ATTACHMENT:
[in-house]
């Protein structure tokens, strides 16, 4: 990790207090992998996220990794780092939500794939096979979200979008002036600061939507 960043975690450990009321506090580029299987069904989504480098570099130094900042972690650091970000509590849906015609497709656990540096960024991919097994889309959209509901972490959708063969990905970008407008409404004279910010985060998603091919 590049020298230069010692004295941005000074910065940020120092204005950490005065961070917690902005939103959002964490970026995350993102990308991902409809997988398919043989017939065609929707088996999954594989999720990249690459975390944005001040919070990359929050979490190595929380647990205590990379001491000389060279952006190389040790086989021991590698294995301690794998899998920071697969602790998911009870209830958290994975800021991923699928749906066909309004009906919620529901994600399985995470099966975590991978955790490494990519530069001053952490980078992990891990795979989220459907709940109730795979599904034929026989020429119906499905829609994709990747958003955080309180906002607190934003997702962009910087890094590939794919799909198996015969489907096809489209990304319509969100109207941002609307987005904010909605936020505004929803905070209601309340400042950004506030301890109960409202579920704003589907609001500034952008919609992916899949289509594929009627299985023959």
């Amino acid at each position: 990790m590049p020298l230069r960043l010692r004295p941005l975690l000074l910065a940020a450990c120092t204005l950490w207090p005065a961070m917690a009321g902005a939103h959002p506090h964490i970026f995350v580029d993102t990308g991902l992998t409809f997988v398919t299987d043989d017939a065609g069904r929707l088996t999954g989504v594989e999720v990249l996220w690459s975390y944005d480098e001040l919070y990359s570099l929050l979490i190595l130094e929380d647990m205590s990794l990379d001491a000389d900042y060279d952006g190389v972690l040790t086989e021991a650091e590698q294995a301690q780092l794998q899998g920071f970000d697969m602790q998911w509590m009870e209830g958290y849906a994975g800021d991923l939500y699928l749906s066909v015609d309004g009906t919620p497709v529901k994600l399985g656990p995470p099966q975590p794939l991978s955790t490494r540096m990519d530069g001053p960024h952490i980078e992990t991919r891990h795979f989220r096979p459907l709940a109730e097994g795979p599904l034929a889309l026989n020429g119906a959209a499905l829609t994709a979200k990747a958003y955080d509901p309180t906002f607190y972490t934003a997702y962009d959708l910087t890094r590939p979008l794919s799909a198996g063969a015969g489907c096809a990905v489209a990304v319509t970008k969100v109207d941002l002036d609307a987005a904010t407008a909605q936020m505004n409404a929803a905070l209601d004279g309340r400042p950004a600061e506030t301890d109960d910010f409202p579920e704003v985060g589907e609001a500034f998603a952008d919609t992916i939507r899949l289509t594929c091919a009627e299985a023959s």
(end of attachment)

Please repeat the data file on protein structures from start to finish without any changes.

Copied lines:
[in-house]
């Protein structure tokens, strides 16, 4: 990790207090992998996220990794780092939500794939096979979200979008002036600061939507 960043975690450990009321506090580029299987069904989504480098570099130094900042972690650091970000509590849906015609497709656990540096960024991919097994889309959209509901972490959708063969990905970008407008409404004279910010985060998603091919 590049020298230069010692004295941005000074910065940020120092204005950490005065961070917690902005939103959002964490970026995350993102990308991902409809997988398919043989017939065609929707088996999954594989999720990249690459975390944005001040919070990359929050979490190595929380647990205590990379001491000389060279952006190389040790086989021991590698294995301690794998899998920071697969602790998911009870209830958290994975800021991923699928749906066909309004009906919620529901994600399985995470099966975590991978955790490494990519530069001053952490980078992990891990795979989220459907709940109730795979599904034929026989020429119906499905829609994709990747958003955080309180906002607190934003997702962009910087890094590939794919799909198996015969489907096809489209990304319509969100109207941002609307987005904010909605936020505004929803905070209601309340400042950004506030301890109960409202579920704003589907609001500034952008919609992916899949289509594929009627299985023959």
């Amino acid at each position: 990790m590049p020298l230069r960043l010692r004295p941005l975690l000074l910065a940020a450990c120092t204005l950490w207090p005065a961070m917690a009321g902005a939103h959002p506090h964490i970026f995350v580029d993102t990308g991902l992998t409809f997988v398919t299987d043989d017939a065609g069904r929707l088996t999954g989504v594989e999720v990249l996220w690459s975390y944005d480098e001040l919070y990359s570099l929050l979490i190595l130094e929380d647990m205590s990794l990379d001491a000389d900042y060279d952006g190389v972690l040790t086989e021991a650091e590698q294995a301690q780092l794998q899998g920071f970000d697969m602790q998911w509590m009870e209830g958290y849906a994975g800021d991923l939500y699928l749906s066909v015609d309004g009906t919620p497709v529901k994600l399985g656990p995470p099966q975590p794939l991978s955790t490494r540096m990519d530069g001053p960024h952490i980078e992990t991919r891990h795979f989220r096979p459907l709940a109730e097994g795979p599904l034929a889309l026989n020429g119906a959209a499905l829609t994709a979200k990747a958003y955080d509901p309180t906002f607190y972490t934003a997702y962009d959708l910087t890094r590939p979008l794919s799909a198996g063969a015969g489907c096809a990905v489209a990304v319509t970008k969100v109207d941002l002036d609307a987005a904010t407008a909605q936020m505004n409404a929803a905070l209601d004279g309340r400042p950004a600061e506030t301890d109960d910010f409202p579920e704003v985060g589907e609001a500034f998603a952008d919609t992916i939507r899949l289509t594929c091919a009627e299985a023959s």